Andersson brought his dystopian view of a completely dehumanized society to the big screen again in 2000 in his masterpiece SONGS FROM THE SECOND FLOOR, his first feature film in a quarter century. Grey people in a grey airport terminal drag grey luggage to the check-in, presumably longing for some sunny vacation paradise, but can't make headway because the trolleys are too heavy. A magician performs the sawing-a-volunteer-in-half trick, but the volunteer starts to scream in pain. The film makes clear: we are definitely not in Kansas anymore. Rather, it is the land of BRAZIL and Buñuel; its almost speechless characters stoically bear the unbearable, all the way to the human sacrifice of an innocent young girl before the assembled mourners and grandees. At the end, a character chucks crucifixes on the trash heap of history from the back of a pick-up truck, a none-too-subtle metaphor for the postmodern apocalypse.
In order to get his first major motion picture in 25 years produced, Andersson not only had to write and direct, produce and edit, but also founded his own studio and secured Swedish, Danish, Norwegian, French and German co-financing. The surreal comic nightmare won the special Jury Award at Cannes 2000. The wafting, lyrical score, which includes a whole subway breaking into angelic chorus, was composed by ABBA's Benny Andersson, who also did the music for his follow-up YOU, THE LIVING, part 2 of a surrealist trilogy that is to be completed with his current project, A PIGEON SAT ON A BRANCH, REFLECTING ON EXISTENCE. His new films are extended absurdist parables, collected anecdotes of despair and existential angst. To put it with the depressed therapist in YOU, THE LIVING:
"I've been a psychiatrist for 27 years. I'm completely worn out. Year after year, listening to patients who aren't satisfied with their lives, who want to have fun, who want me to help them with that. It wears you out, I can tell you. My life isn't exactly a lot of fun, either. People demand so much. That's the conclusion I've drawn after all these years. They demand to be happy at the same time as they are egocentric, selfish and ungenerous. Well, I would like to be honest. I would like to say that they are quite simply mean, most of them. Spending hour after hour in therapy, trying to make a mean person happy… There's no point. You can't do it. I've stopped doing it. These days, I just prescribe pills. The stronger the better."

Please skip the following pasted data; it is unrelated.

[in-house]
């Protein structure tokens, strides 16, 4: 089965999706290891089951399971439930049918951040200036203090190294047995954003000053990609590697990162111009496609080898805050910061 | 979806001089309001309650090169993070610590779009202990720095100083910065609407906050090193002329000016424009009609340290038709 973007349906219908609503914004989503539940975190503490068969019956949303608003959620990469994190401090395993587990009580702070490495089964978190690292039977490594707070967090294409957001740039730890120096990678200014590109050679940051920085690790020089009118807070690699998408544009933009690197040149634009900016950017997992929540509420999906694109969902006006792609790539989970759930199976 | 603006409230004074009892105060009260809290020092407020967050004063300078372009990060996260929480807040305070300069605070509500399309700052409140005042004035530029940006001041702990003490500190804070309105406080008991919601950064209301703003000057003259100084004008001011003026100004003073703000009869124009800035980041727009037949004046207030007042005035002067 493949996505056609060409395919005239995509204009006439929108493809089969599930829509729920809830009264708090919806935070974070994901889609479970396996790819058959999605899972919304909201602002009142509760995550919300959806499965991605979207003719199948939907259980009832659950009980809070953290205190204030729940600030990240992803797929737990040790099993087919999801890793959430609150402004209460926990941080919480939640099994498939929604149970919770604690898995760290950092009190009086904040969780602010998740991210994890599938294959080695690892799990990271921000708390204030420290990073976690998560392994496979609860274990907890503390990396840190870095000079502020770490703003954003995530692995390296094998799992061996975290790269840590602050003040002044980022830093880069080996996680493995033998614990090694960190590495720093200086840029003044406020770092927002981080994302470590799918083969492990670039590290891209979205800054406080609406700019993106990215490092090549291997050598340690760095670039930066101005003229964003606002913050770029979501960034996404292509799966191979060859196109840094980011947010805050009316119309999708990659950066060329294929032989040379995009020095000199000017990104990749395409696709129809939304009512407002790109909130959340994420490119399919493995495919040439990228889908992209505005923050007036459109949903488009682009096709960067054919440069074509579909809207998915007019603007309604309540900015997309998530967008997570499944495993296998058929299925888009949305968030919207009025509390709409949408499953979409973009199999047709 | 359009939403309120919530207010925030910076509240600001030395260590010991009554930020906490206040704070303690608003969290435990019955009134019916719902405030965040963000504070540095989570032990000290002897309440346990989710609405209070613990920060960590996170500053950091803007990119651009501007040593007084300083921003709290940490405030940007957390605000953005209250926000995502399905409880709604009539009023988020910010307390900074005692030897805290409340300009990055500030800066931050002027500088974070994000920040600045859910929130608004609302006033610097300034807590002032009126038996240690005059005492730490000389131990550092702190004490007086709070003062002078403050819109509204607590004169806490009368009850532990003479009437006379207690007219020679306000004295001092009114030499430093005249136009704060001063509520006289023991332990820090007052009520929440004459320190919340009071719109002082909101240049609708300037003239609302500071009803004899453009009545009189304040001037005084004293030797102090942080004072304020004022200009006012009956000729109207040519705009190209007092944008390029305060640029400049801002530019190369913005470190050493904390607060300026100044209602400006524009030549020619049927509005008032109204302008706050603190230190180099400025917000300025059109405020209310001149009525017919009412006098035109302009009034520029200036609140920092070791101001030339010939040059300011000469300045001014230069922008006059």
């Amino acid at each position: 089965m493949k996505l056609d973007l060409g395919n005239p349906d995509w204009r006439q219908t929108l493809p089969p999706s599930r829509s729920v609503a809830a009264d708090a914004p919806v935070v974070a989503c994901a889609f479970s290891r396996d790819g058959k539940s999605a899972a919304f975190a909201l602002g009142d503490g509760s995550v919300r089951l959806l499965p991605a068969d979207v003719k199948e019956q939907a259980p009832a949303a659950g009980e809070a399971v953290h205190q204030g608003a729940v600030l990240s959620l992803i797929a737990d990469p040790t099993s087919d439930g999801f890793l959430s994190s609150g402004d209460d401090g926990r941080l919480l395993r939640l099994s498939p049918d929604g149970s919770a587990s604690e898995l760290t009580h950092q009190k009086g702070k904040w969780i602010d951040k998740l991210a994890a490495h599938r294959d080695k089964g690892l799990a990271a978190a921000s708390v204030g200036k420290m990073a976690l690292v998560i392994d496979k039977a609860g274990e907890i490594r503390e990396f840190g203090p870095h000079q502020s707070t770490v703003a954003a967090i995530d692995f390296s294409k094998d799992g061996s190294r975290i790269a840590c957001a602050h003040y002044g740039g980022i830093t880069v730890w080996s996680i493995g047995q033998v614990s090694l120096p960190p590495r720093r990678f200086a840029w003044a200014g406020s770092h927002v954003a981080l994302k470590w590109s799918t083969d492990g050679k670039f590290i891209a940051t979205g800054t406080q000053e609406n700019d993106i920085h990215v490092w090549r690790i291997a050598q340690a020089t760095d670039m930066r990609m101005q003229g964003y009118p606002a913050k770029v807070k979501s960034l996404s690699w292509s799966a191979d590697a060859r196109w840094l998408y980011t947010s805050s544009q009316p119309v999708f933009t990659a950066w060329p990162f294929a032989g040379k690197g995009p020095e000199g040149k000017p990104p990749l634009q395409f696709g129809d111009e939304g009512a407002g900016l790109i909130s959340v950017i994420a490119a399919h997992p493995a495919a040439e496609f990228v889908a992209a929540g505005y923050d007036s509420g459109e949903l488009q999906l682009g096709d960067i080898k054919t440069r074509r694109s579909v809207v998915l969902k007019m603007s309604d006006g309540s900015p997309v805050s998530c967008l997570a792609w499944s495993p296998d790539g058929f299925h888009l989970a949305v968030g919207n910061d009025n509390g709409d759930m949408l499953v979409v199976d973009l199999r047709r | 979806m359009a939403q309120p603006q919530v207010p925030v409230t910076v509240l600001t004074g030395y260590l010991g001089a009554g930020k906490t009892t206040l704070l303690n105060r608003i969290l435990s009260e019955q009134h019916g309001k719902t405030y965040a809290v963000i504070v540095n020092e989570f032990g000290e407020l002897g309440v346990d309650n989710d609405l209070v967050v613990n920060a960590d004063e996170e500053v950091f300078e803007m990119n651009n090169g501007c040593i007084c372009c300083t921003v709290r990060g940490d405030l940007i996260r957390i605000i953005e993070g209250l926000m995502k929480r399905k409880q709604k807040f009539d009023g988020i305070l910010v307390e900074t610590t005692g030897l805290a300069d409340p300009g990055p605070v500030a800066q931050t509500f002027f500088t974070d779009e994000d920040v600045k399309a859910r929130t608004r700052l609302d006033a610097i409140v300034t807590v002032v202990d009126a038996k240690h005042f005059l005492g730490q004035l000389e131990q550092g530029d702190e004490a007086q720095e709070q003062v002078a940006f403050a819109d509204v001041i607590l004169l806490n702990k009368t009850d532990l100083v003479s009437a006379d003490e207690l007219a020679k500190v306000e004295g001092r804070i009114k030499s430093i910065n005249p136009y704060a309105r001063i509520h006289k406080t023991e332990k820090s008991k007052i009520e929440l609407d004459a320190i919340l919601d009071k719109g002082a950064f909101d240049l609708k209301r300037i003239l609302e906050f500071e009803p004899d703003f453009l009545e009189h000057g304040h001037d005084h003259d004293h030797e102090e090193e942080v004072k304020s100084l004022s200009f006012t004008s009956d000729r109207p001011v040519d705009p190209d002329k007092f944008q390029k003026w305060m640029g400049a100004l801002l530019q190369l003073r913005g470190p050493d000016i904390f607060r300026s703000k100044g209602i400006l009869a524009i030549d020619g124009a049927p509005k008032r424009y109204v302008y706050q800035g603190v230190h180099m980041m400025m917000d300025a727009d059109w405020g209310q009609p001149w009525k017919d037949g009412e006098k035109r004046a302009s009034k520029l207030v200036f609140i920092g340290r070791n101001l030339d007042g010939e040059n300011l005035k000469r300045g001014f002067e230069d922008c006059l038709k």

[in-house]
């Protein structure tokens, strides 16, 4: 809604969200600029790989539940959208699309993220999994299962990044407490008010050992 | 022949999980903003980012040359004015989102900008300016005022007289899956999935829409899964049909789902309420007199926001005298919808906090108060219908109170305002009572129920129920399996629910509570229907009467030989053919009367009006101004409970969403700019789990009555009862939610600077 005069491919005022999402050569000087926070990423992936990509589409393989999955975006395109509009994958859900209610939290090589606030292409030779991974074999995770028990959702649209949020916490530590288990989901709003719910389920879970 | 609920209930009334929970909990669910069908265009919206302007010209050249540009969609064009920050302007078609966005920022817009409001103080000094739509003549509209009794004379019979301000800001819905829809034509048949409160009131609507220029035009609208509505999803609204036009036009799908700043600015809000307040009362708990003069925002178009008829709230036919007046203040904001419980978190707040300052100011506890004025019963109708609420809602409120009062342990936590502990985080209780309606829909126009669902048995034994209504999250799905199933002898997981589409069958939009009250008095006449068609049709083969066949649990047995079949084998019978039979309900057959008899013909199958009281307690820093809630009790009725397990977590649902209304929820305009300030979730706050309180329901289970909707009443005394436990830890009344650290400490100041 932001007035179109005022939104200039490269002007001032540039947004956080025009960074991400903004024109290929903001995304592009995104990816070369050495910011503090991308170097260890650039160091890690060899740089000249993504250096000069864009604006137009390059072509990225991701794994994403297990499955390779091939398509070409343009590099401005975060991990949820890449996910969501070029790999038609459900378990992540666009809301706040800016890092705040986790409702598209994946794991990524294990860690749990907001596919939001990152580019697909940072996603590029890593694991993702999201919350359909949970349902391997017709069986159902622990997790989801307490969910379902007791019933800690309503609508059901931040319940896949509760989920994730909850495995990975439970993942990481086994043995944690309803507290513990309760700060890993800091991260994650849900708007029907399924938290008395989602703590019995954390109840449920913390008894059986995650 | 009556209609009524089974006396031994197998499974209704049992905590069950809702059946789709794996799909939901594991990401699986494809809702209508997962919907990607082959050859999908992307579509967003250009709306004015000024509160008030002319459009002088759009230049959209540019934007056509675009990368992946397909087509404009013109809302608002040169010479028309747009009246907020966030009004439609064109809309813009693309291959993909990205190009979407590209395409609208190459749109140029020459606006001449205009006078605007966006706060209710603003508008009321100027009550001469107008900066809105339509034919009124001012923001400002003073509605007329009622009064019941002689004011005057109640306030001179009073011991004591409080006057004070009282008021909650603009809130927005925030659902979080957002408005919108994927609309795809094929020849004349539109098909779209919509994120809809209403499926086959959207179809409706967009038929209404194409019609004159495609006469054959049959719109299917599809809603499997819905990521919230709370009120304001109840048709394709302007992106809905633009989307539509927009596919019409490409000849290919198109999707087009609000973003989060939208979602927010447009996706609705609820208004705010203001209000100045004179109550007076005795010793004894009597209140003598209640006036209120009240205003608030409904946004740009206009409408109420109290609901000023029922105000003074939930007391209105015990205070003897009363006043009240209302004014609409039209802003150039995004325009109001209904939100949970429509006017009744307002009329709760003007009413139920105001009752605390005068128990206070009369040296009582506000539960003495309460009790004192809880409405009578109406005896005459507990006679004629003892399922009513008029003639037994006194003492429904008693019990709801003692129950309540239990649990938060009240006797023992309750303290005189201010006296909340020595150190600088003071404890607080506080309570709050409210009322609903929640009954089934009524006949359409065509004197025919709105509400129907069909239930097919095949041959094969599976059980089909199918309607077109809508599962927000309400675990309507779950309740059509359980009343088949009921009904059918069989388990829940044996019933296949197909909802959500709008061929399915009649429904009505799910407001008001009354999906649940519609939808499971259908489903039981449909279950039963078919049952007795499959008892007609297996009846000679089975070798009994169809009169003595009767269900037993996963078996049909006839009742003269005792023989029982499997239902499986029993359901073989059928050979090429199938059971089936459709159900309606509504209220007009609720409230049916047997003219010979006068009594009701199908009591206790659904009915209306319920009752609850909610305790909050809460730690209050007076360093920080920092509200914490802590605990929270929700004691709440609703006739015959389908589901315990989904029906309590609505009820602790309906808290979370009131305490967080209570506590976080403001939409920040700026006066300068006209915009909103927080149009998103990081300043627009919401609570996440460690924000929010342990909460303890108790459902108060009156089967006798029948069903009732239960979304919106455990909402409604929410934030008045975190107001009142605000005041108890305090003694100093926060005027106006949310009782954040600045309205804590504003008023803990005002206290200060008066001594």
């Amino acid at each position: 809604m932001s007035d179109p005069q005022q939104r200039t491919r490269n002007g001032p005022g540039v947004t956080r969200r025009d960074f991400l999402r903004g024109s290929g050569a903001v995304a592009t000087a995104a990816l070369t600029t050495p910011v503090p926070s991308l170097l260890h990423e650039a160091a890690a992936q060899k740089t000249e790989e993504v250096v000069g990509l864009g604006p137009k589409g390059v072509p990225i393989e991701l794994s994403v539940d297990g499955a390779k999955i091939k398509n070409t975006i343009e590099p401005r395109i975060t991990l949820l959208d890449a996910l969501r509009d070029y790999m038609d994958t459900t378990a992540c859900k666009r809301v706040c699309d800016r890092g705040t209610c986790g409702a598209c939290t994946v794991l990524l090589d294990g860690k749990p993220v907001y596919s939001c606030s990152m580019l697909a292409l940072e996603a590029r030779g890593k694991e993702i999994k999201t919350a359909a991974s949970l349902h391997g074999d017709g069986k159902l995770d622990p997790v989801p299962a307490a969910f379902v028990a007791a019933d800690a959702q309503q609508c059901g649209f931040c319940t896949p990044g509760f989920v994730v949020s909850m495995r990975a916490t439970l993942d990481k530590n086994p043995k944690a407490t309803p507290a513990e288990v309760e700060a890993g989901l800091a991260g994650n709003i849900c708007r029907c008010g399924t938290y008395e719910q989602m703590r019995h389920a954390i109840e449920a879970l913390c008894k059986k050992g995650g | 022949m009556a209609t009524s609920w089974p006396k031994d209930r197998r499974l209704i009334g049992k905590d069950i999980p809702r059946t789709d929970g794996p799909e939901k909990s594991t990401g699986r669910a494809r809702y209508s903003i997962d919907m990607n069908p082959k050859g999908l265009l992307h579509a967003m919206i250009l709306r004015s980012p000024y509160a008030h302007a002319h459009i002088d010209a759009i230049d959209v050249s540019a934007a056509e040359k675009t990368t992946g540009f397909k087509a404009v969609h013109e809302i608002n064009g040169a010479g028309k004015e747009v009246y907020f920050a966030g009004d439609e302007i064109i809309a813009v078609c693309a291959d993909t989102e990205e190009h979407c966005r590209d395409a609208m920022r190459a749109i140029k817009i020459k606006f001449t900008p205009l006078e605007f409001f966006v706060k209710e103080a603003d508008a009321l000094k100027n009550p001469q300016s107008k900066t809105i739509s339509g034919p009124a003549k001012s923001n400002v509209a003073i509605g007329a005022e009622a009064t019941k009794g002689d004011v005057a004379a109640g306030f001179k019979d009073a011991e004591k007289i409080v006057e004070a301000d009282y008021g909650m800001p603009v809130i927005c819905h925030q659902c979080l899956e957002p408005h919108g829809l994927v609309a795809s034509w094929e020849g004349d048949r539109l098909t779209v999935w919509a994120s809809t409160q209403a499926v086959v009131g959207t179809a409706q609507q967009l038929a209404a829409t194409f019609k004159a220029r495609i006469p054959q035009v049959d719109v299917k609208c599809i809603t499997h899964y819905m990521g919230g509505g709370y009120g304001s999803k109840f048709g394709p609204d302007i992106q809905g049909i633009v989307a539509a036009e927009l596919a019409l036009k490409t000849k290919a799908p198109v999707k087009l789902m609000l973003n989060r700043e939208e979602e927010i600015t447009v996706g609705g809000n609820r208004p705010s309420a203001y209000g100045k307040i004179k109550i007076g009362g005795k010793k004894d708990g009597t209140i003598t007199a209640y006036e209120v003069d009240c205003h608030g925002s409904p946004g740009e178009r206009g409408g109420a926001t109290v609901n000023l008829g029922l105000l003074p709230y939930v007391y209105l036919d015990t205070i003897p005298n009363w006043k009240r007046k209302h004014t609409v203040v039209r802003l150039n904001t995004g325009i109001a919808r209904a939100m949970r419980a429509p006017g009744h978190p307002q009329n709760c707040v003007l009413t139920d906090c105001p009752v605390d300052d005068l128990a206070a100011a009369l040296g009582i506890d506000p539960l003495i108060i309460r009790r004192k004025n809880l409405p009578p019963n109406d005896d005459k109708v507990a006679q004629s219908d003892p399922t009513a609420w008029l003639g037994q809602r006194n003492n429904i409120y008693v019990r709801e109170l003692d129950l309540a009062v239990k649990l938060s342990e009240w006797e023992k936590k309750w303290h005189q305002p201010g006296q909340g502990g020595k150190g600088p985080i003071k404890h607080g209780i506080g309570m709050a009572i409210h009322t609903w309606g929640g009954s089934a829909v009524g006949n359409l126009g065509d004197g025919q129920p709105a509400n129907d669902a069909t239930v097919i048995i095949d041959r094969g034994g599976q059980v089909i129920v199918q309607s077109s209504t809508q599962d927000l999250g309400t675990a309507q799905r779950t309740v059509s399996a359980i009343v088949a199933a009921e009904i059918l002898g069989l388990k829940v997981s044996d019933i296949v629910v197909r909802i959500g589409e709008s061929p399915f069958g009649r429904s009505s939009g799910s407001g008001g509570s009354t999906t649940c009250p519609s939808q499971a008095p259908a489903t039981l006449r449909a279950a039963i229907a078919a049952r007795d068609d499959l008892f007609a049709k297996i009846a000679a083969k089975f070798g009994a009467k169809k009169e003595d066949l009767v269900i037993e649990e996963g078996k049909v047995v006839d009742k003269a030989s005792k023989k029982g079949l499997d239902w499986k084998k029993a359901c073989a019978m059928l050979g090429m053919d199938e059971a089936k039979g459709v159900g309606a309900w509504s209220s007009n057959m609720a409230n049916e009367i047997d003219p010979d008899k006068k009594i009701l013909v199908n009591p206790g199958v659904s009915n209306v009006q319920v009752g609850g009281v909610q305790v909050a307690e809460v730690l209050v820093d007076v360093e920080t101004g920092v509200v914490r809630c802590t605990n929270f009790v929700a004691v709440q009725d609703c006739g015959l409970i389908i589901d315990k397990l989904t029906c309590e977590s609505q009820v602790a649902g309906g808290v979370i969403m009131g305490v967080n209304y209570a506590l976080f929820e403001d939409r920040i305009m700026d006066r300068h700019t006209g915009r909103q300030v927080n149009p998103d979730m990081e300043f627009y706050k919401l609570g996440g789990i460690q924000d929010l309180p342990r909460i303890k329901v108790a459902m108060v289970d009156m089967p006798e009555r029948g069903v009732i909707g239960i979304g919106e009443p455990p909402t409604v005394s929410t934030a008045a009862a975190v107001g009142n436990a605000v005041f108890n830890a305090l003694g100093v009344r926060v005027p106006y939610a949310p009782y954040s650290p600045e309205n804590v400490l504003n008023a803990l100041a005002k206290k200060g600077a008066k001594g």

Roy Andersson - a bitter pill to swallow, but perhaps the only remedy. FILMFEST MÜNCHEN presents a complete retrospective and a director's Q&A at the Gasteig Black Box, featuring sneak peaks at A PIGEON SAT ON A BRANCH. Also presenting documentary TOMORROW IS ANOTHER DAY by Johan Carlsson, who accompanied Roy Andersson for 4 years shooting YOU, THE LIVING.
The complete Roy Andersson retrospective at FILMFEST MÜNCHEN
Ann-Sophie Kylin and Rolf Sohlman in SWEDISH LOVE STORY: From the romantic idealism of youth...
...to the Kafkaesque nightmare of YOU, THE LIVING.